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Six days shall you labor and do all your work, but the seventh day is the Sabbath of the Lord your God. Exodus 20:9-10a

 

Whatever your task, work heartily as serving the Lord and not men. . . Colossians 3:23

 

When work is divested of its biblical meaning, it will be either under- or over-estimated. Today it is both—a means to an end, and a controlling power. – H. Echternak

One theologian, discussing the implications of the Sabbath commandment to “rest” concluded that from the biblical point of view, “man is by his very nature a worker.” Human work is surely not simply a product of the fall,–the curse of sweat—but of our very created nature. It may even in certain respects be an aspect of the image of God. After all, God is a worker—meticulous, precise, comprehensive, focused—an artisan. He steps back from his work frequently, assesses it, and declares: “It is good.” (Gen. 1:10, 12, 18, 21, 25). We see evidence of His craftsmanship in the precision of the universe, the complexity of life—the fine-tuning of the universe as astronomers are increasingly recognizing.

We also find in Genesis that “work” was part of the duty of Adam. Genesis 2:15 notes Adam was to “tend and keep” the garden. Work is, therefore, not merely a necessity, but a calling and a blessing. Martin Luther called work the “larva of God”—inviting worship and discouraging undue asceticism. Dorothy Sayers put it even stronger: “Work is not primarily a thing one does to live, but the thing one lives to do.”

The quest for discovery, the impulse to invention, the precision of the artisan—are not these all expressions of an inherent desire to achieve, create, express and accomplish some task. In its proper place, such drives are gifts of God.

Work, whether it be manual or mental, physical or intellectual, is one of the greatest gifts of God to us. Indeed I suspect one of the human tragedies of the modern world is the diminished levels of personal achievement in much of modern work. The assembly line, routine tasks in modern industry, may rob work of some of its spiritual and psychological value. It has become impersonal—divorced from our personhood. At another extreme, the ease of life in the wealthy nations of the world has produced a level of indolence and slackness which robs the citizens of the disciplines of creative work.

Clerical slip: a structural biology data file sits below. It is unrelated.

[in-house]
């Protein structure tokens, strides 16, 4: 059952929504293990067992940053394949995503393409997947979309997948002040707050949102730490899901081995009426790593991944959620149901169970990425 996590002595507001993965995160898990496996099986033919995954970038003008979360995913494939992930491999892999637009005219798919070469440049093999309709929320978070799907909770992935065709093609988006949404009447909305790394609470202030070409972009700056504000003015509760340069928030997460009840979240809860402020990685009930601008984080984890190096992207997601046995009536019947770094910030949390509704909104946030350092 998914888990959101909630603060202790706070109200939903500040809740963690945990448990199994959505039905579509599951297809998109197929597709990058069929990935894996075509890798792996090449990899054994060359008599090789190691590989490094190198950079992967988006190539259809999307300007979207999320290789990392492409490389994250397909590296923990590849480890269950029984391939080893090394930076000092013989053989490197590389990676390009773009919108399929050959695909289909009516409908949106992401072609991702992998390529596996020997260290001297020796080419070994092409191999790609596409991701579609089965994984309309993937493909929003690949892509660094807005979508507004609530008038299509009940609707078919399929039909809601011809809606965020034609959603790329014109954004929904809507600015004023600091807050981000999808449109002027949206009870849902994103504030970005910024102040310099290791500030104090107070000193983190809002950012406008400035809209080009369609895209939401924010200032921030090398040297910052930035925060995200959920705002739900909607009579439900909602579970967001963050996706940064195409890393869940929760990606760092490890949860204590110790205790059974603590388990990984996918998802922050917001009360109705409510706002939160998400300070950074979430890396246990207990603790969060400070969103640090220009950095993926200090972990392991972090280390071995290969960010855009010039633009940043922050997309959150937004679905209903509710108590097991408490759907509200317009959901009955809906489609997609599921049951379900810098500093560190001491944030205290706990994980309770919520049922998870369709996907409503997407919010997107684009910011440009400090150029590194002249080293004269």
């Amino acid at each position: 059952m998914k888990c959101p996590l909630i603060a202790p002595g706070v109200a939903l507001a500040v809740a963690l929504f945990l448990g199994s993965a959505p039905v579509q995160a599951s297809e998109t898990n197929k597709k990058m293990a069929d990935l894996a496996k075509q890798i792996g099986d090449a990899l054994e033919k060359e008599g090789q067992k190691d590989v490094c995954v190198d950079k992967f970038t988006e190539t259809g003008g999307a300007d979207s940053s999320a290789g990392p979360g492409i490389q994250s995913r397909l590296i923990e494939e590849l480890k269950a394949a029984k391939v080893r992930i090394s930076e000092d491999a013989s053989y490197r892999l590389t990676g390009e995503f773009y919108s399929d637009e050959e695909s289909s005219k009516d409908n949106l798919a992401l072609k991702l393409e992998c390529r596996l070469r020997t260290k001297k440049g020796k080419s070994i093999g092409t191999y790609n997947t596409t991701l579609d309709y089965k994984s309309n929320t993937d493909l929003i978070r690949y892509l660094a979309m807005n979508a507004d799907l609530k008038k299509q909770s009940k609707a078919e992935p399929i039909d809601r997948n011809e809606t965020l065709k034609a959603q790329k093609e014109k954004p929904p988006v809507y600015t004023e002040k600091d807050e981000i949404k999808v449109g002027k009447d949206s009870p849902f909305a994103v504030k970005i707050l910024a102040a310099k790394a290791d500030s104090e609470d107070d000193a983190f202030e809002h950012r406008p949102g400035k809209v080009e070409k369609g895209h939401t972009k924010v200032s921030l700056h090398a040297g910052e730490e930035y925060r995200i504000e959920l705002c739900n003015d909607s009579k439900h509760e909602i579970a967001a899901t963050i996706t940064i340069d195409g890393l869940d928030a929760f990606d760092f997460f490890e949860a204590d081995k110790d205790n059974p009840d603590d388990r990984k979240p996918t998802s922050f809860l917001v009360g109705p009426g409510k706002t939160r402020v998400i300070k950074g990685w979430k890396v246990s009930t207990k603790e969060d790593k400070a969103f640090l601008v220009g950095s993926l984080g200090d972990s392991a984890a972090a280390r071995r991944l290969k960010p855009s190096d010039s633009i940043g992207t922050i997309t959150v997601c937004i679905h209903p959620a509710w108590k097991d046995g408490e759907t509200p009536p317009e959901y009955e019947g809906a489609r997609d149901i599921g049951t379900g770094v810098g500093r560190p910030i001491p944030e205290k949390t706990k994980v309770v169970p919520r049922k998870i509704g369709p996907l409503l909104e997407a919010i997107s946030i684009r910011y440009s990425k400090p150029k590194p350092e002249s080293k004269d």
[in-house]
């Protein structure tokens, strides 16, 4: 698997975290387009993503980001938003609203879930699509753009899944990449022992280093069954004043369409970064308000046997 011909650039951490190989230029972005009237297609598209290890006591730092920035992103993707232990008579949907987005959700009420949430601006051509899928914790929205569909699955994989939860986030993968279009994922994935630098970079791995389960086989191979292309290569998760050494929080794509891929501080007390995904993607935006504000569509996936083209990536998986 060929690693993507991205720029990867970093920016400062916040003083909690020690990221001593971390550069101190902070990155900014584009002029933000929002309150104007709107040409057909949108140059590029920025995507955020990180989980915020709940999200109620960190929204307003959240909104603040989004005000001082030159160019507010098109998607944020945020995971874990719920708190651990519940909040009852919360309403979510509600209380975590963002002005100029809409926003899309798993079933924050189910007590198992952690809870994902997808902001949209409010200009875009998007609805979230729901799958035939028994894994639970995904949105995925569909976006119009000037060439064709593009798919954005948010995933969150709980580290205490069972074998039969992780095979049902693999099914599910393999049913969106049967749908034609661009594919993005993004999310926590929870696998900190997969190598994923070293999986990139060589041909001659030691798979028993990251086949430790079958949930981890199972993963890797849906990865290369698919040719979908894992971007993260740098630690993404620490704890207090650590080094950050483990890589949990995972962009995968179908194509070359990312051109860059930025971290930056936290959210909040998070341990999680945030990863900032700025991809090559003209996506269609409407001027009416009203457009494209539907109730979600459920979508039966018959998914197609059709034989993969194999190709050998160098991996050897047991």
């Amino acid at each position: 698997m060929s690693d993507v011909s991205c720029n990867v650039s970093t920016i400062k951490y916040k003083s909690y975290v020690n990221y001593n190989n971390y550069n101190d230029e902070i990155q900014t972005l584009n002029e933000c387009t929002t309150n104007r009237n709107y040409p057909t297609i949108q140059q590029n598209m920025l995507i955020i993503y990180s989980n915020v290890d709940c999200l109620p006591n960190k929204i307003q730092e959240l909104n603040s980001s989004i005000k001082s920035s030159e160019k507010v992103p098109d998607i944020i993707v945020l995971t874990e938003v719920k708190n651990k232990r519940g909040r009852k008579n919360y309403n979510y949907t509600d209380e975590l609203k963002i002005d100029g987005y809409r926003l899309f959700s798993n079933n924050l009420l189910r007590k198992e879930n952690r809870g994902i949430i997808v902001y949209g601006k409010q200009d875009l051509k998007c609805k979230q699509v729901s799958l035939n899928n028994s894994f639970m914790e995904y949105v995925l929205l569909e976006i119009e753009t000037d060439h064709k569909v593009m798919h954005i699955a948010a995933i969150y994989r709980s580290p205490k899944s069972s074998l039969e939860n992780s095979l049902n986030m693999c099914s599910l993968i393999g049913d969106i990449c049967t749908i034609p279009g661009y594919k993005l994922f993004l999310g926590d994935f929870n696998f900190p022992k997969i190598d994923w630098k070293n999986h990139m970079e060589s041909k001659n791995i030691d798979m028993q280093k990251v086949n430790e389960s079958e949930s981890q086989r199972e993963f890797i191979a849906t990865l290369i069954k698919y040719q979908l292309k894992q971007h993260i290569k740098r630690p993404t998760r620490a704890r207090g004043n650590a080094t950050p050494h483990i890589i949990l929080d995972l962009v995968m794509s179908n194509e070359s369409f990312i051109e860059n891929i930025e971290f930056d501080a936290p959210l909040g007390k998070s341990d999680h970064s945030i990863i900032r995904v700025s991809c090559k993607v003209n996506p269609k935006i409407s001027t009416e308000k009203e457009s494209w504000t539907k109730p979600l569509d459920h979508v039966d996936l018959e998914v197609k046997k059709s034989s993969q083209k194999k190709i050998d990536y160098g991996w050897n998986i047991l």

As lawyers, most of us have a reputation for work—indeed, maybe “workaholics.” But granting the potential for excess, what a privilege it is to have work which is challenging, stimulating our mental and moral faculties. Work that invites creativity. Work that often makes a real difference in people’s lives and our communities. Work that models the stewardship of skills and resources. Work that reflects the image of God in us.

It ought to be easy for us of all people, to, as the Scriptures command, “work heartily.” But we must remember the command is not just to work—but to work “as serving the Lord.” Work, rightly motivated and rightly done, is offered not to our egos, or chiefly to our professional colleagues, or even to our clients. It is an aspect of our gift to God. It is worship, it is offering, it is thanksgiving.
Lynn R. Buzzard

– This article comes from AI’s “No Higher Calling,” a devotional for lawyers.

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